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The Finance Committee Eyes Reduced 2004 Tax Hike for Borough Residents

Candace Braun

In light of the Borough's sharply higher budget seen for 2004, finance committee members have changed their estimates to reflect a reduced increase for taxpayers of 14 cents per $100 of assessed valuation of municipal land, compared to the original estimate of 20 cents.

This means that for the average Borough resident, living on a $340,000 property, an increase of $476 in taxes can be expected, which is down from the previously predicted $700.

The tax hike was reduced after the finance committee found ways to increase revenues by taking money from asset accounts, said Roger Martindell, finance chairman.

"We made some assumptions about future revenues," he said. "These were prudent decisions."

Compared to the 2003 budget of $19.4 million, the projected increase of 14 cents is still much higher than the previous year, when it increased by four cents per $100 of assessed valuation.

The proposed operating budget will still remain close to $22 million, said Mr. Martindell. However, Council is hoping to receive more funding from the state so that taxpayers won't have to contribute as much. The Borough is looking to introduce the budget quickly, regardless of the final budget estimates, so that they can apply for state aid.

Additional state aid is offered to fiscally-strapped towns like Princeton Borough, said Mr. Martindell.

"We're hoping that the state will come in and contribute at least two or three more cents," he said.

The finance committee decided taxpayers shouldn't be responsible for more than a 14-cent increase in taxes for 2004, said the Councilman, which is why it dropped from the originally predicted 20-cent increase.

"That doesn't mean we'll adopt a 14 cent budget," said Mr. Martindell. "We hope to get it down further than that."

Mr. Martindell said ideally the committee would like to see less than a 10-cent increase in taxes, however at this point they have not found a way to make this possible.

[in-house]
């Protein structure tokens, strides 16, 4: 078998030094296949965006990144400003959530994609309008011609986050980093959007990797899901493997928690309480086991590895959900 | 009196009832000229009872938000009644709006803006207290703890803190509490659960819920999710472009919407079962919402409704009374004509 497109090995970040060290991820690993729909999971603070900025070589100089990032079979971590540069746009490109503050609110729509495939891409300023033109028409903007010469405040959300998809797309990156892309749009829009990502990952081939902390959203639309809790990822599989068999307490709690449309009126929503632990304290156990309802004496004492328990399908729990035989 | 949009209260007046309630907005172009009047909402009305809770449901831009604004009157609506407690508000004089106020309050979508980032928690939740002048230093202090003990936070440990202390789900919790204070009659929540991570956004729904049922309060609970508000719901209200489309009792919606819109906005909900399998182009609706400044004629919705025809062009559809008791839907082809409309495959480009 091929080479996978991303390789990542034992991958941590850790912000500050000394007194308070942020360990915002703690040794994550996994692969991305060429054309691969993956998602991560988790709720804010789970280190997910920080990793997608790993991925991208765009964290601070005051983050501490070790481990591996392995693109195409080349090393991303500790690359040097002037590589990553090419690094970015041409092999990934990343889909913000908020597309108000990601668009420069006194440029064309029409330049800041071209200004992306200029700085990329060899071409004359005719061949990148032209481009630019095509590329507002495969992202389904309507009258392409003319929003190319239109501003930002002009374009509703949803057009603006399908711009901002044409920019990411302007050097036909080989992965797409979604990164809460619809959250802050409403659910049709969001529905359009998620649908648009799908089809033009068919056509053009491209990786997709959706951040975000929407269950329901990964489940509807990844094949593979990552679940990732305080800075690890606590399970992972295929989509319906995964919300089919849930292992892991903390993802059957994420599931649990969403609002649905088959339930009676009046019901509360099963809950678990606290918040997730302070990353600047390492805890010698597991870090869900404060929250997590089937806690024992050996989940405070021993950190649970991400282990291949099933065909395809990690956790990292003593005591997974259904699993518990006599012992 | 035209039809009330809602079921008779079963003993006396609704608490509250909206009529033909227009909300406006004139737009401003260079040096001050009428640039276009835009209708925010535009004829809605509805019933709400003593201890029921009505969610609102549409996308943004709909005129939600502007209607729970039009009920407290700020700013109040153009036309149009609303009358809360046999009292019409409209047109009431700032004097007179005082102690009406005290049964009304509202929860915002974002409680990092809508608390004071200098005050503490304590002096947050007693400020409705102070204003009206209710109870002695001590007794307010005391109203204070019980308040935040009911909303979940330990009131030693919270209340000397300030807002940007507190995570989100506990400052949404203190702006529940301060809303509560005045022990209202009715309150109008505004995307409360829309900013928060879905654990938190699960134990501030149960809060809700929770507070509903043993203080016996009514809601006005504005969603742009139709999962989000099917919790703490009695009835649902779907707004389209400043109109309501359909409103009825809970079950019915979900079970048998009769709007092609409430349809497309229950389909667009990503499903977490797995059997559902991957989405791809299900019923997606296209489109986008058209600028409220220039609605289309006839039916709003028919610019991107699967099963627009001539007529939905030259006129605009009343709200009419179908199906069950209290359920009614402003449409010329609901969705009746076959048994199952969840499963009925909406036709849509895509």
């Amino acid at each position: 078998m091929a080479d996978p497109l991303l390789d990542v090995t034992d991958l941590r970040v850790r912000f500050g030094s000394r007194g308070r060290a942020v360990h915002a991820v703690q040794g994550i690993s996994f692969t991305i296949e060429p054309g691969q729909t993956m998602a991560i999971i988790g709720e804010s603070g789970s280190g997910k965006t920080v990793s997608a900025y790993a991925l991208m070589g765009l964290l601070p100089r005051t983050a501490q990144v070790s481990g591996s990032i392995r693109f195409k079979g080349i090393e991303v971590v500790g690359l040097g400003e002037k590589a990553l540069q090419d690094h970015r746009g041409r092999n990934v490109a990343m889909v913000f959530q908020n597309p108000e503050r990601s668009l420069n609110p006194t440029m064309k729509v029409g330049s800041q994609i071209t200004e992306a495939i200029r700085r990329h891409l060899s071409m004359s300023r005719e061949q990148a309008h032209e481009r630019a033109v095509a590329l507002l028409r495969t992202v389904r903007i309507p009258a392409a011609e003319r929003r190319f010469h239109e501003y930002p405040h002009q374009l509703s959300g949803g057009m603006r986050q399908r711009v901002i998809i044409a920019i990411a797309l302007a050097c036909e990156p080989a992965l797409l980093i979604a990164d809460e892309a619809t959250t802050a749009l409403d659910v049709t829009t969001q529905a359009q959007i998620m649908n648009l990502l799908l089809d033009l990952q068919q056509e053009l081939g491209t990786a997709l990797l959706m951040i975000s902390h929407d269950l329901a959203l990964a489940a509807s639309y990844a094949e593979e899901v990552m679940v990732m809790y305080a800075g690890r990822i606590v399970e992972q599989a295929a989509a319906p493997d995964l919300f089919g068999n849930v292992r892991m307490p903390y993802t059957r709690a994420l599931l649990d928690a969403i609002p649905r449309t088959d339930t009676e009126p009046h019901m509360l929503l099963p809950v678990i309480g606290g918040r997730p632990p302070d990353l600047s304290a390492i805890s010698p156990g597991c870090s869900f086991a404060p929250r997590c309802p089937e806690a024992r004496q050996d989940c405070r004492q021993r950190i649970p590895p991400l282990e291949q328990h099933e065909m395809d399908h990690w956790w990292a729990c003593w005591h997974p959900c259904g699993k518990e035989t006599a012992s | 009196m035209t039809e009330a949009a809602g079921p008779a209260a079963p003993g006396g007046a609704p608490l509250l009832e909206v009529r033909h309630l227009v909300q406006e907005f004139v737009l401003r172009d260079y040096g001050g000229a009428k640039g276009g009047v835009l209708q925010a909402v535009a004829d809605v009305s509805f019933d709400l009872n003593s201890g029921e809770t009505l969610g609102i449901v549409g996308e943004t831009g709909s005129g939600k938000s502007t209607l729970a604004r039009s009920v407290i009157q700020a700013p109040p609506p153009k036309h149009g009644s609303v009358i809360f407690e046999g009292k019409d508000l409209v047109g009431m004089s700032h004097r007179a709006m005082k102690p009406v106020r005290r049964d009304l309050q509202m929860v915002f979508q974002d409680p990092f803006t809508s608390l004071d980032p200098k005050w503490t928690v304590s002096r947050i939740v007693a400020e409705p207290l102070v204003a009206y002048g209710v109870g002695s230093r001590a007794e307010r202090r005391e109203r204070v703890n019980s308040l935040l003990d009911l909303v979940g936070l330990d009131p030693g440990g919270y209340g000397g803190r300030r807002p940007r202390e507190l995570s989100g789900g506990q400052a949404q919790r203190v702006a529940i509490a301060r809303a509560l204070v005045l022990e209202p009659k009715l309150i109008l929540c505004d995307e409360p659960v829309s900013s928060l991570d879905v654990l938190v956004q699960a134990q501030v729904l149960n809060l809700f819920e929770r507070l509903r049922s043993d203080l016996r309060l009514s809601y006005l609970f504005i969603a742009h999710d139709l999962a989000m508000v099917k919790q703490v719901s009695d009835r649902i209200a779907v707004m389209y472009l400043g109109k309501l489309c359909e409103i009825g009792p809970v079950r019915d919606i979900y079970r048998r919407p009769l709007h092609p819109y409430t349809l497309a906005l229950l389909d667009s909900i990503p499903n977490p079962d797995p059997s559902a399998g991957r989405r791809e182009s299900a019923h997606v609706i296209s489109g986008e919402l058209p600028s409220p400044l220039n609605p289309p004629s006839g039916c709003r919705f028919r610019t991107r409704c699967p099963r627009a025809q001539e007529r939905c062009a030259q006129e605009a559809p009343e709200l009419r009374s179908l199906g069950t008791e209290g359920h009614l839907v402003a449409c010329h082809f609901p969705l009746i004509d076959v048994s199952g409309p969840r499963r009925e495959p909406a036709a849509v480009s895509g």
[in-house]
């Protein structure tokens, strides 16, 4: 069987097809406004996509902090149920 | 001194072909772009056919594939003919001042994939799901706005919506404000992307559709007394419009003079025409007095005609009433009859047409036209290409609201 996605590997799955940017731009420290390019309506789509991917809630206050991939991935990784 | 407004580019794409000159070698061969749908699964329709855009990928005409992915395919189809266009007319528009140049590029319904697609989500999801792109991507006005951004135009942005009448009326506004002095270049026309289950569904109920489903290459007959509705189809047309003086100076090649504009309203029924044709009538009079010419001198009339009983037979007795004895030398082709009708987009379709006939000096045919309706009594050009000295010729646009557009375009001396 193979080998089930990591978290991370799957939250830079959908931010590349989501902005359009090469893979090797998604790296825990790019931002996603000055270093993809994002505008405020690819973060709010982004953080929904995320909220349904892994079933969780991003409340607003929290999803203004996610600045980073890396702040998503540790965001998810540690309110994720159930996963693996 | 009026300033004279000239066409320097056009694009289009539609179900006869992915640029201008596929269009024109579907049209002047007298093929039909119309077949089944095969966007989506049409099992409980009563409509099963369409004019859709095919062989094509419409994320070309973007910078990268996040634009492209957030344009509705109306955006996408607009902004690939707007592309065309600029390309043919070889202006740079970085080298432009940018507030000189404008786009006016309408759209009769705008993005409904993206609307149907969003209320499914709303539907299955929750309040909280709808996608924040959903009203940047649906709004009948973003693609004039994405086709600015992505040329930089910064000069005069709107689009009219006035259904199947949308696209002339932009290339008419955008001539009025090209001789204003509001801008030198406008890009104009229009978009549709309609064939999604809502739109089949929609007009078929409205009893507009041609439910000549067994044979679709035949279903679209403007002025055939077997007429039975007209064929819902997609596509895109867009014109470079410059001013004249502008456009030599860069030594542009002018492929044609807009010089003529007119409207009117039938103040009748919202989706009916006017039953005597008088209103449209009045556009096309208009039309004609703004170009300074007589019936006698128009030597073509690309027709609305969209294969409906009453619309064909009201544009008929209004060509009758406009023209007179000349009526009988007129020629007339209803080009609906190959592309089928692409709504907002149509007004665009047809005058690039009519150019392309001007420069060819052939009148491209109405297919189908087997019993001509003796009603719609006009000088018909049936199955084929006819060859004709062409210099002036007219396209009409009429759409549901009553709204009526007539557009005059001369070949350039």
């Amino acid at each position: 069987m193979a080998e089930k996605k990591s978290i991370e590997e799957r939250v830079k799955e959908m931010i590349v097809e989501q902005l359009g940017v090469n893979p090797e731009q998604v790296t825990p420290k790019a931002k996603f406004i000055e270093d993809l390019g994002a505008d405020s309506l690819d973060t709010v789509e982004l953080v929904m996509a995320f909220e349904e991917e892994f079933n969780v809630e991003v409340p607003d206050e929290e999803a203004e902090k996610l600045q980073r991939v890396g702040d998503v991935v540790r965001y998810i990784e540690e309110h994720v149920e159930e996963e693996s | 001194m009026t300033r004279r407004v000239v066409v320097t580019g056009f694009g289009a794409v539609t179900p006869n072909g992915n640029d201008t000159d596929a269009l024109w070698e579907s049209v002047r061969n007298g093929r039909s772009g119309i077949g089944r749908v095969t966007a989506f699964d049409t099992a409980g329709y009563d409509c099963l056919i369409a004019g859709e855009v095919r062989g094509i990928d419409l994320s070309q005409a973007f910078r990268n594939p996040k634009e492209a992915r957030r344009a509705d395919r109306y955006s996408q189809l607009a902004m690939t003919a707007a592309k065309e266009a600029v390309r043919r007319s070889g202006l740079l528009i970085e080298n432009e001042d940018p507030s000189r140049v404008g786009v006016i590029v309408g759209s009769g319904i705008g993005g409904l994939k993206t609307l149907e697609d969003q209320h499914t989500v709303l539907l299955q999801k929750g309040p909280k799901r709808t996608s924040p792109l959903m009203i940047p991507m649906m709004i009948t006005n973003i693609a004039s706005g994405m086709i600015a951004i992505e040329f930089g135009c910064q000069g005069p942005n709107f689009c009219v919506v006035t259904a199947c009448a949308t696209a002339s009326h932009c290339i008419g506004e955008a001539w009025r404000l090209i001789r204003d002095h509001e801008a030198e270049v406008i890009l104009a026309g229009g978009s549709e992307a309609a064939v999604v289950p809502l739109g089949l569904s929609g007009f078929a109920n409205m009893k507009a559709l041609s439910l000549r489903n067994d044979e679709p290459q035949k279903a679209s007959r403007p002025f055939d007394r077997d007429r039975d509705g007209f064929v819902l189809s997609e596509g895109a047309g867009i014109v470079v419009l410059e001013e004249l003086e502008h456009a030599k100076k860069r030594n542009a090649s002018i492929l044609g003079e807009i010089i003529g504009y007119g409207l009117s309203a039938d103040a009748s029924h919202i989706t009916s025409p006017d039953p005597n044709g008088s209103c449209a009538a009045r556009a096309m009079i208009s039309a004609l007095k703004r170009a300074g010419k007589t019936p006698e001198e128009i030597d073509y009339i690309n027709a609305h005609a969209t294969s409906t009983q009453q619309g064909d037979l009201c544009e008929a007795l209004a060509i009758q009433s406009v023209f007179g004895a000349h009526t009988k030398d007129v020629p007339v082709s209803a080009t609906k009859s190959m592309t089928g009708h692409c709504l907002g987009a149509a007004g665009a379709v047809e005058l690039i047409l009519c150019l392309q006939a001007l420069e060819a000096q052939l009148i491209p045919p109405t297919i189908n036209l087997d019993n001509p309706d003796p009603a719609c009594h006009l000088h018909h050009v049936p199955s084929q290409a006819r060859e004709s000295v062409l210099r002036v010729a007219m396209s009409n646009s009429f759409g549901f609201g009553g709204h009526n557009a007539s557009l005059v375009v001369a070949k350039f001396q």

Many factors have contributed to the Borough's debt, including several long term capital projects and a decrease in parking revenue with the close of the Spring Street Park-and-Shop lot during construction of the new garage. The Borough has lost approximately $300,000 since the garage closed in June 2002.

Ways to offset those costs are being examined by the Borough, including possibly increasing the rates at the new garage in a few months after reviewing the amount of revenue it is bringing in. Council approved parking rates at the last Council meeting, which are similar to the former Park-and-Shop lot, with the exception of now charging 25 cents for every two hours parked on Sundays and holidays. Previously there was no charge on these days.

The new library, which is now expected to open April 8, rather than April 1, will also bring new expenses to the Borough. An annual increase of $247,000 in costs to the Borough are expected after the library opens. This money will pay for the additional staff and services at the new facility.

Other costs include debt service, which will increase by $890,000 this year, and health insurance for Borough employees, which is up $550,000 this year. The Borough is currently looking to change to a state health plan, said Mr. Martindell.

Borough taxpayers can also anticipate an increase of 10 cents per $100 of assessed value in school taxes, as the Princeton Regional School Board recently voted to introduce its $62.1 million budget for the 2004-05 school year. Residents will have the opportunity to vote on this tax hike at the school election on April 20.

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